"As opposed to saying we're going to follow a Medlen plan or a Strasburg plan or a Chris Sale plan, we're going to follow our own plan," Price said. "I think the one thing I'd like to stay away from is defining that for scrutiny. There's enough scrutiny around about considering Chapman as a starter. Then there will be scrutiny over the amount of innings he pitches.
"For me, it can be a question all year because I don't care what people will think. But I don't feel the need to divulge the plan and again face the scrutiny of who agrees with it and who doesn't. By the end of the season, we'll see however many starts, innings or relief appearances he had and decide if it was a good plan or not."
What is known about Chapman is that he can easily top 100 mph with his fastball when working in short relief. But he rarely had to use the types of secondary pitches needed to be a successful starter.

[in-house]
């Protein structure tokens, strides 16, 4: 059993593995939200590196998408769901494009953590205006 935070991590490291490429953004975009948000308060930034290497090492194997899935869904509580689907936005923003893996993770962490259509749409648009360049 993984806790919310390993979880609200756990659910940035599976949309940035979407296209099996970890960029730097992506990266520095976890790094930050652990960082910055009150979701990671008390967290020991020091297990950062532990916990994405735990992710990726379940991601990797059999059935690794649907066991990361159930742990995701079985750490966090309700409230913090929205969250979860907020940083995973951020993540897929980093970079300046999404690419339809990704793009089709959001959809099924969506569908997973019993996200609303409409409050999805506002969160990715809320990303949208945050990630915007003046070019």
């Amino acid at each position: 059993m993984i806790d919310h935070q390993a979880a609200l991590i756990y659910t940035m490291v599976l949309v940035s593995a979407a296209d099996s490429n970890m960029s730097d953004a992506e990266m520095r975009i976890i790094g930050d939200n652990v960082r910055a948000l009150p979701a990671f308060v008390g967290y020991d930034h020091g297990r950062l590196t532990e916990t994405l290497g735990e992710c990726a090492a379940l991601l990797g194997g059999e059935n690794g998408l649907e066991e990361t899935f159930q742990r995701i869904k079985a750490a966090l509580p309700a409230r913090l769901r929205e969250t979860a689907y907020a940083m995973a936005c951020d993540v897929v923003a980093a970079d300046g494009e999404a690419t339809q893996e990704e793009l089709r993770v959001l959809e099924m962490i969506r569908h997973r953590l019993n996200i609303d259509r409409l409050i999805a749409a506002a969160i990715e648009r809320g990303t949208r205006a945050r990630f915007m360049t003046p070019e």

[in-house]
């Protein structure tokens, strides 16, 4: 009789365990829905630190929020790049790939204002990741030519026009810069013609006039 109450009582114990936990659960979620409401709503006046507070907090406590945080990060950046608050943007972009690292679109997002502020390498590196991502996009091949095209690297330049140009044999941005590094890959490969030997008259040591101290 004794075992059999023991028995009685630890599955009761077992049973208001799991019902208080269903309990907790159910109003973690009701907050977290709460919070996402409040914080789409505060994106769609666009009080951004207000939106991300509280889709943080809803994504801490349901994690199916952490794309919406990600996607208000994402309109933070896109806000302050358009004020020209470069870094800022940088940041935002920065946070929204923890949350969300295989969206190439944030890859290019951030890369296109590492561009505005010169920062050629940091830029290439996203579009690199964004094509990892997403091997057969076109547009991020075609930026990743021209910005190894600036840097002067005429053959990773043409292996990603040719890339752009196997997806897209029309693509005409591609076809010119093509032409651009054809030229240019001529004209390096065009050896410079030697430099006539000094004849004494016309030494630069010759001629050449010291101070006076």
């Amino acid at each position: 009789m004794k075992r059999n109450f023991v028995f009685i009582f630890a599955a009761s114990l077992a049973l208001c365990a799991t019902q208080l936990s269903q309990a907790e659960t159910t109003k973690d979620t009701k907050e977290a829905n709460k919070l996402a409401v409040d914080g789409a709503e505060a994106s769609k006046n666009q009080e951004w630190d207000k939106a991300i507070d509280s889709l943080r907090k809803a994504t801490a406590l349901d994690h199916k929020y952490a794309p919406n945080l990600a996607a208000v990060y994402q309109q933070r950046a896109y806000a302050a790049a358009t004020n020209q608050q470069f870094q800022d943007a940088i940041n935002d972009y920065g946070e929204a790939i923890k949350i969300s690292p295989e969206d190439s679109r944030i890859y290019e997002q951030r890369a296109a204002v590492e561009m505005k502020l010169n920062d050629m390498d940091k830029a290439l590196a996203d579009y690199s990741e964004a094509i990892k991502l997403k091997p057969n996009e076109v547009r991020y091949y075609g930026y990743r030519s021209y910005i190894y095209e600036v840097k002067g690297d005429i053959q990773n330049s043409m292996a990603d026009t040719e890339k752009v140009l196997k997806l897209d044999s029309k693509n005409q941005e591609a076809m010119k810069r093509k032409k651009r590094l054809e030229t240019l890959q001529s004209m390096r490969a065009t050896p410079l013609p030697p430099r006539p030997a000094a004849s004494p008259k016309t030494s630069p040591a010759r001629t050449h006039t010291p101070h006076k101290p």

Chapman won't be able to throw 100 mph often when starting, so he realizes he needs to expand his bag of tricks.
"Now I'm working a lot on my changeup and split-fingered [fastball] as well," Chapman said. "But I'm still working on my fastball and all of my pitches. I want to have a good amount of pitches to be a starter. You're never going to know how many innings you can throw. The way I prepare myself, I will throw as many innings as the team wants me to throw."
If at the end of camp the Reds asked Chapman to return to a relief role, would he be disappointed?
"I don't think so. If something happened like last year and they ask me to go back, I would do it," Chapman said. "I will do what they tell me to do."